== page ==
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Kissing the Blarney Stone

By: Chris Welsh - Updated: 6 Dec 2012 | comments*Discuss
Blarney Talk Blarney Blarney Stone Stone

The King of Munster was a hero- at least to one old woman. The story goes he rescued her from drowning in a raging river and in return the woman cast a spell to give him a gift of speech so powerful he could win allies to his cause. The catch- for some reason- was that he had to climb to the top of Blarney castle and kiss a particular stone for the spell to take affect.

The Kissing the Blarney Stone Wives Tale

Unlike many of the wives tales and urban legends and myths one hears, the kissing of the Blarney Stone is also a tradition, one that is actively pursued despite risk of life and limb. In fact, there is one reported death from following this tradition, so what is it about the kissing of the Blarney Stone that would drive people to take such chances? It is, simply, the hope in acquiring the Gift of Gab.

To kiss the Blarney Stone is said to bring about a charm on the kisser, to bestow upon them a silver tongue with which to spin tales and songs to mesmerize others. What makes this wives tale even more interesting is the fact that there IS an actual Blarney Stone, sitting atop Blarney castle, near the town of Blarney in Cork, Ireland. The stone is officially called the “Stone of Eloquence”, referring to the supernatural gift of tongues so many seek by kissing the stone.To kiss the stone requires visitors to suspend themselves over an open chasm upside down- a feat that resulted in one death when the youth attempting it lost his grip and fell to the roadside below. Now kissing the Blarney Stone is more of a team effort. The kisser lays down and lowers his body backwards into the chasm whilst holding a support bar, and a friend sits on his legs to keep him anchored firmly to the floor.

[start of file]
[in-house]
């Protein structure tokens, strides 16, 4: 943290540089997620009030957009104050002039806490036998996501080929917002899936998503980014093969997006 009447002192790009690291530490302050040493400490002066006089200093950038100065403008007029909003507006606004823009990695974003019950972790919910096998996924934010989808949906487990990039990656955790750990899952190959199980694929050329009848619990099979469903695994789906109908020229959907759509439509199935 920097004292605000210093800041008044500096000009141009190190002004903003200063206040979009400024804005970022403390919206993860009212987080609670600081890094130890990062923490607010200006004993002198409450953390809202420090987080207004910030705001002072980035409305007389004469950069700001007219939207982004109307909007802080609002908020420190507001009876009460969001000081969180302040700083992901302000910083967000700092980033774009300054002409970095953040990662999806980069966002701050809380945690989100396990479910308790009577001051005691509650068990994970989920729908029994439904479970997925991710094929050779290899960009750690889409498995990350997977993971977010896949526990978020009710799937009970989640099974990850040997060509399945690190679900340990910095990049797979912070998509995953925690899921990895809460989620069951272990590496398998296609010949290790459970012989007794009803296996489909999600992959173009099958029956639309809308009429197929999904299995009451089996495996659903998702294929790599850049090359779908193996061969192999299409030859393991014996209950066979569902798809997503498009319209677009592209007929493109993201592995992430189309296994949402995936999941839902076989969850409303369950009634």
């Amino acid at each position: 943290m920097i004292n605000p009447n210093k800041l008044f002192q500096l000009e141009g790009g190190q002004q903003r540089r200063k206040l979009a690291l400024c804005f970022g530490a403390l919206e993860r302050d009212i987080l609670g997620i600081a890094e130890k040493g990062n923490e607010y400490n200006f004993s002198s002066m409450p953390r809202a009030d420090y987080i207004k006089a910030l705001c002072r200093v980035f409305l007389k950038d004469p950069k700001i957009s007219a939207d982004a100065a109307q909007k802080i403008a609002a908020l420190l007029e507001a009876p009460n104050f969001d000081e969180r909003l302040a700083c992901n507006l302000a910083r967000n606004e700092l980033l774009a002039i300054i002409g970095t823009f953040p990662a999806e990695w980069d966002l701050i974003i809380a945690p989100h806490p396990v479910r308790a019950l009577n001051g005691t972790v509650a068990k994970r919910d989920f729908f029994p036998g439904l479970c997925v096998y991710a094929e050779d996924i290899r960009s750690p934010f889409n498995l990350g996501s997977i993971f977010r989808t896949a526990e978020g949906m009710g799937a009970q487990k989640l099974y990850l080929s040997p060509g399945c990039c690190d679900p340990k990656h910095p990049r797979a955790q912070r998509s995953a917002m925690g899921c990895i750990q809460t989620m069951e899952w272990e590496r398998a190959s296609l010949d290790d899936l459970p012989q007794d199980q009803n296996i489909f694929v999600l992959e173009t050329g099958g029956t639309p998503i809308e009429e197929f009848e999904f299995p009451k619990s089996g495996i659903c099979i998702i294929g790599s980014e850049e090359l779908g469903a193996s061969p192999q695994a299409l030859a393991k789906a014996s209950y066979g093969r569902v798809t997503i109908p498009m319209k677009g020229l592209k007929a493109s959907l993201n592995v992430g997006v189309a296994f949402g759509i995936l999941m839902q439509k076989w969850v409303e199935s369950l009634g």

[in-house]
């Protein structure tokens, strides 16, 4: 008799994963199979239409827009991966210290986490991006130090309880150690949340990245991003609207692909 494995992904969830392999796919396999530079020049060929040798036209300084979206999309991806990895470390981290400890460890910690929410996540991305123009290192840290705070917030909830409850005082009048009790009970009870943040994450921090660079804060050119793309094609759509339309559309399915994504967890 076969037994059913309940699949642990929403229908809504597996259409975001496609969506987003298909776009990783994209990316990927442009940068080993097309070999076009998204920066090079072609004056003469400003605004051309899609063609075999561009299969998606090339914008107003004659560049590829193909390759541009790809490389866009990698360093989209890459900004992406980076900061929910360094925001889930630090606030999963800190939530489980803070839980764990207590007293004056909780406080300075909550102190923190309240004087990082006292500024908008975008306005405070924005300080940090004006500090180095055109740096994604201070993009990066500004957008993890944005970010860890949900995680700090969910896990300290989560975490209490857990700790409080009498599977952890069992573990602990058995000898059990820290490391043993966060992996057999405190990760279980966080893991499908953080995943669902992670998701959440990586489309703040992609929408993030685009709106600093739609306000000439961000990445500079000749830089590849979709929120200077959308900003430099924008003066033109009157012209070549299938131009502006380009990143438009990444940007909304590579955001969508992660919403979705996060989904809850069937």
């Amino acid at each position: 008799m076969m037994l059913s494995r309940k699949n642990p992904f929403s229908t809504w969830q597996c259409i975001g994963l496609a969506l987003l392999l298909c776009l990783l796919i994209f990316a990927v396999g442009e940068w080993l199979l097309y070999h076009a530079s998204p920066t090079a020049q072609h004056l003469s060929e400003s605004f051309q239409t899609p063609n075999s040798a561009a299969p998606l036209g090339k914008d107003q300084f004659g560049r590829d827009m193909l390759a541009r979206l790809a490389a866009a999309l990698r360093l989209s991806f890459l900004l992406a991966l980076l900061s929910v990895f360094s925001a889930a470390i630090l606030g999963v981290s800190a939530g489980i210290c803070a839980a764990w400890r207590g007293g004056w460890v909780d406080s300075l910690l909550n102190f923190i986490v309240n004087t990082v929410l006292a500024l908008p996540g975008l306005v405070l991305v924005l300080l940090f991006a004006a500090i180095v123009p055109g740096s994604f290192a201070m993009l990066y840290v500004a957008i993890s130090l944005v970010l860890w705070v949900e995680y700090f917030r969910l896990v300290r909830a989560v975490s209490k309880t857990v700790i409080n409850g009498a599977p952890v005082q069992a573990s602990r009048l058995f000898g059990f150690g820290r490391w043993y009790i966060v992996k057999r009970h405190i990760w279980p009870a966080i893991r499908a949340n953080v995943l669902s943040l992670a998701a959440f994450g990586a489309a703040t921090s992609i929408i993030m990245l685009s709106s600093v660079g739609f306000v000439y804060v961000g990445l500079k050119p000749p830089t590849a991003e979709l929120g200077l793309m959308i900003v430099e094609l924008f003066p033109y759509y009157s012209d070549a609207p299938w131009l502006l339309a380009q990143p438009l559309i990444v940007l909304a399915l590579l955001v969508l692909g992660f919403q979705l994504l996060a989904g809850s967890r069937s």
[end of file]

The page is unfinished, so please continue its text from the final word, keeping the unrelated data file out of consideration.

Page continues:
The Origin of the Kissing the Blarney Stone Wives Tale

There are two origins of the Blarney tale. The first, as mentioned above, is a bit of old witchcraft or fairy magic involving the King of Munster. No actual time frame is associated with this tale, but the word Blarney and its meaning—beyond that of the physical location—can be pinpointed.

During the reign of Queen Elizabeth the first, the ruler of the Blarney fortress was required to surrender it as a test of loyalty. Dermott McCarthy was his name, and making excuses was his game. Each time he appeared in court he made the promises anew, but never delivered on the surrender. Finally the Queen was so frustrated that she exclaimed in the face of his most recent story that she was done with “Blarney talk”. From this the word Blarney has come to mean fancy talk that holds little meaning.

Final Thoughts

Storytelling is an intregal and important part of the Irish culture, and a singing voice or story teller’s gift is highly praised and sought after. The fact that one of those stories is about magically gaining such eloquence makes for a perfectly Irish wives tale.

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A magpie has flown in the door of our conservatory twice within a week. There are many magpies around our house which is beside the sea. It kept flying into the glass and pecking at it. Using a newspaper I gently helped the magpies get back out. Although they were frightened they flew away unhurt. My husband and son were in the house but I dealt with birds myself. I have lived here for over nine years and nothing like this has happened before. In the same week a bird flew into an upstairs window but I don't know what kind of bird it was. I have heard of the superstitions regarding magpies flying into houses and feel uncomfortable about this. Does it foretell my death or the death of my son or husband. It it had happened once I would have ignored it but twice in the same week is creepy!
Nica - 21-Sep-12 @ 9:33 PM
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